He loves her because he is smitten by a recognition process within himself that he has no access to nor control over. It is a membrane phenomen, most likely, acting in a way analogous to the immune system.
I told her this:
Struck me (like an a r r o w)
October 7, 1991
The last secret
Break the gift
Get the gift
thread. October 6, 1991
Toynbee, in the 1950's, describing how Western culture had been packaged for export, suggested that the culture's religious center had been removed, replaced by romance mythology. Romance, love, and sex are inseparable. Western Christianity (and all other forms of religious worship) began as sexual celebration, with recognition of the generative powers of sex and sexuality's relation to the fundamental fact of being.
If we look only to early writers for our understanding of love, we find poets and philosophers who are ignorant of modern brain chemistry. In our seeking, we must take care to include both modern and ancient knowledge. The academy--in this case the fundamentalists of all religious faiths--by choosing only aged writing and avoiding modern knowledge to support their opinions, displays a kind of desperateness. Religious faiths project their own blind hope to explain the feelings and desires they experience. I hear the hope I carry in me: "I wish things were as religion has constructed them, but they are not. For me, they are not."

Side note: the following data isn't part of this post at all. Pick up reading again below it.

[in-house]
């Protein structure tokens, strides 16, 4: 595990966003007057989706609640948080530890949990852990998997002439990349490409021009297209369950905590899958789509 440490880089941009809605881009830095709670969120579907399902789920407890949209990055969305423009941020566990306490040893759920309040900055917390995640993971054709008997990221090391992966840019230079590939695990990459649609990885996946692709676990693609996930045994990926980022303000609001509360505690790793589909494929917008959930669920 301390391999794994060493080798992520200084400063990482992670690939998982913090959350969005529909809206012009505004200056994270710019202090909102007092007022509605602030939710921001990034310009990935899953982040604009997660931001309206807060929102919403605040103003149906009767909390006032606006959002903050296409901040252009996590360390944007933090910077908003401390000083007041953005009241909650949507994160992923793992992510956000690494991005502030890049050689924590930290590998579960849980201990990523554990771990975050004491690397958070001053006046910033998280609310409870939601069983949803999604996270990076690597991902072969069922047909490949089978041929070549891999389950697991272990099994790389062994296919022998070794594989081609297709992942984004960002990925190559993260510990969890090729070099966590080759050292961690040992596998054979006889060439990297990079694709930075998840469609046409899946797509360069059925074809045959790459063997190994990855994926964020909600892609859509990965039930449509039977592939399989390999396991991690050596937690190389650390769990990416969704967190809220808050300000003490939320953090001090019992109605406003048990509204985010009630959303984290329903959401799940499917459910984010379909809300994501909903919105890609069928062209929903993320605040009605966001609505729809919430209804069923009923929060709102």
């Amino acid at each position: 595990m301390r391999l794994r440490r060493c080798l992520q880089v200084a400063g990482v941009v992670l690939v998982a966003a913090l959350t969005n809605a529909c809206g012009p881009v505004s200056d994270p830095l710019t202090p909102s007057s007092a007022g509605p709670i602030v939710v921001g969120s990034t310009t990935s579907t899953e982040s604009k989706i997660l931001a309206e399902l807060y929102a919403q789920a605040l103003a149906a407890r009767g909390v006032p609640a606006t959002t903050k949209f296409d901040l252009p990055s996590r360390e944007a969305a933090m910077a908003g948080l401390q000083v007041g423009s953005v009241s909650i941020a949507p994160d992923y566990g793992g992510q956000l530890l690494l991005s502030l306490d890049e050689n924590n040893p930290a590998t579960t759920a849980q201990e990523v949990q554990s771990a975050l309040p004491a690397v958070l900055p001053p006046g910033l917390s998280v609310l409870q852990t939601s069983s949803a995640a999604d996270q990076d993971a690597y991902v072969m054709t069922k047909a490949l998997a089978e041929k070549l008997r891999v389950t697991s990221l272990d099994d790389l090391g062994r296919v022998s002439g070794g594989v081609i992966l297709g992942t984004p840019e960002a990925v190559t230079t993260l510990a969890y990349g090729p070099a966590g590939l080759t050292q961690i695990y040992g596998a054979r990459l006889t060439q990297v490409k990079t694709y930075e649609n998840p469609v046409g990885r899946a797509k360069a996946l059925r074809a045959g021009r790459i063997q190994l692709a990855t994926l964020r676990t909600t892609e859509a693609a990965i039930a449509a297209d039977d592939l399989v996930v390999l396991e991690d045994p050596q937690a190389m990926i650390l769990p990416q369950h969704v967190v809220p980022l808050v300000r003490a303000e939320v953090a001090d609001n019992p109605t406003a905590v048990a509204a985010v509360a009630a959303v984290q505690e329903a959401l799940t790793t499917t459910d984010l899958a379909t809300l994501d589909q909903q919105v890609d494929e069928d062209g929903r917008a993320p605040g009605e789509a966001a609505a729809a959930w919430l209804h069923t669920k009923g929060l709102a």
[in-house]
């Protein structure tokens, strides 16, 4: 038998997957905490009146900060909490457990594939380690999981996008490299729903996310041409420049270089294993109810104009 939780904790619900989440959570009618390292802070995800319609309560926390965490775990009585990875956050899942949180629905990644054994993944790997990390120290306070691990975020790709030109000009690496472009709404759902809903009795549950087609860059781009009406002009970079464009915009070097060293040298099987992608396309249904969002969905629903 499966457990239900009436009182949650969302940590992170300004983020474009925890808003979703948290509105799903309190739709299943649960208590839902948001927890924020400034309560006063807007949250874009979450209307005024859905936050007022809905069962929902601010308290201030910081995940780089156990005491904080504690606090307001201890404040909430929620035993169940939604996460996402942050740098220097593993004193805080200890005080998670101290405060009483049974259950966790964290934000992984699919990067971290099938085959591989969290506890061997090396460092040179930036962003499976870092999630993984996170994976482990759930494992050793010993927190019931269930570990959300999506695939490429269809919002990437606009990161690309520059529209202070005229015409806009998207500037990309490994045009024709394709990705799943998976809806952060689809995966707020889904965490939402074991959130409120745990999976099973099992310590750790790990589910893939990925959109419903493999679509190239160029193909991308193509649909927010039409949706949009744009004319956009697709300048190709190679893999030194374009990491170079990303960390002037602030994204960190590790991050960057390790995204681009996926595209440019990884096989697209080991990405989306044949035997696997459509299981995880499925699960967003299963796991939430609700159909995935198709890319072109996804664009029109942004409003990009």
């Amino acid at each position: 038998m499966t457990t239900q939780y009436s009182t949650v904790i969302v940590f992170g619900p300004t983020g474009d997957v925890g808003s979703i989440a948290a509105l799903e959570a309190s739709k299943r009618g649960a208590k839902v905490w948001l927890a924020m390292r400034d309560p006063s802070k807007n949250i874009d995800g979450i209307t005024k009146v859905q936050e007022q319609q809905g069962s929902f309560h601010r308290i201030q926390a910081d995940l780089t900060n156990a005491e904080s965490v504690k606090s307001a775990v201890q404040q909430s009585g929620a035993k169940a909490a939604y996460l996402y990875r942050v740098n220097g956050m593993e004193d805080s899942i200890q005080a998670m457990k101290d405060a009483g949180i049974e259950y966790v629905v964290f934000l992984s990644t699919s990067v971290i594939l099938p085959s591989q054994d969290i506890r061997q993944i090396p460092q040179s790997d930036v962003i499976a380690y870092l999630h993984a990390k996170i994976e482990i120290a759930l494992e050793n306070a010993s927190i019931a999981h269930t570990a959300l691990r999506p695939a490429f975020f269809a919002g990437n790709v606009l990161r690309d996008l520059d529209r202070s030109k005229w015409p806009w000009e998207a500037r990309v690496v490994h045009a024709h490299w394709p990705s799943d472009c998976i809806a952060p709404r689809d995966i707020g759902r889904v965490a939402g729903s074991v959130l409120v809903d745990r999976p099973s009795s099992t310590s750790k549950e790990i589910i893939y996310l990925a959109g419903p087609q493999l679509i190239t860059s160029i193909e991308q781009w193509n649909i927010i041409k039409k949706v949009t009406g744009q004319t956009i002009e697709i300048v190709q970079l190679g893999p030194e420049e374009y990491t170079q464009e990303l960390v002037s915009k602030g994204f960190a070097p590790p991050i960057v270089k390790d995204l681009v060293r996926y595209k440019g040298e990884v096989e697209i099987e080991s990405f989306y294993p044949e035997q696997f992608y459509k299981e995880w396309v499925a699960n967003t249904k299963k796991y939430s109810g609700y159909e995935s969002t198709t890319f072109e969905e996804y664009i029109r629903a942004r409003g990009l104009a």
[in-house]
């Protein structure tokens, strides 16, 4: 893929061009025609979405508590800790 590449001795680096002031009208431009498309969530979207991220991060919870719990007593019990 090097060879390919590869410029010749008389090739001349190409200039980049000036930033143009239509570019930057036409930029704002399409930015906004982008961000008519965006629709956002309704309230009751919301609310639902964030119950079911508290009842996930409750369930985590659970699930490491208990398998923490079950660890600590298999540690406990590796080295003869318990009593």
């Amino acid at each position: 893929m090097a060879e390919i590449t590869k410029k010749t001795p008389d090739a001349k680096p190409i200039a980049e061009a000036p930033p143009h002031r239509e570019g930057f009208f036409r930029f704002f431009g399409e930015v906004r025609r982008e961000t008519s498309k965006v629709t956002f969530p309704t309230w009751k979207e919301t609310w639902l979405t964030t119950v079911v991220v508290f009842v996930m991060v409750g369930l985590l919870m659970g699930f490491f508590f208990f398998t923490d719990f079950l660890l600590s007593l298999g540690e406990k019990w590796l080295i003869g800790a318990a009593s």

It is to invent an elaborate Ptolemean scheme of wheels within wheels, to cause love to become defined as another metaphor for God. For then, love's pursuit is justified as a reason to force conformity to a socio-political construct (Catholicism/Judaism/Whateverism) which has as its goal the control of humans. I am attracted to Vonnegut's view9, a Bokanonistic view: "Whom do you love?" "Humanity, just humanity."
The gods and the kings of earlier civilizations, gods who lived their existences 'out there' somewhere, have come to earth, have become "incarnated, inserted into flesh" And because they have come to earth, so to speak, and have taken a human form, that trip also raised the level of expectation for human behavior. After all, if what we are told by religious lore is true, that we are gods and goddesses, then we need behave as such. This might help to explain the incredible proliferation of social laws and regulations which have been let loose upon us--an attempt to enforce in us godlike behavior, even if it requires a big stick to make us do it.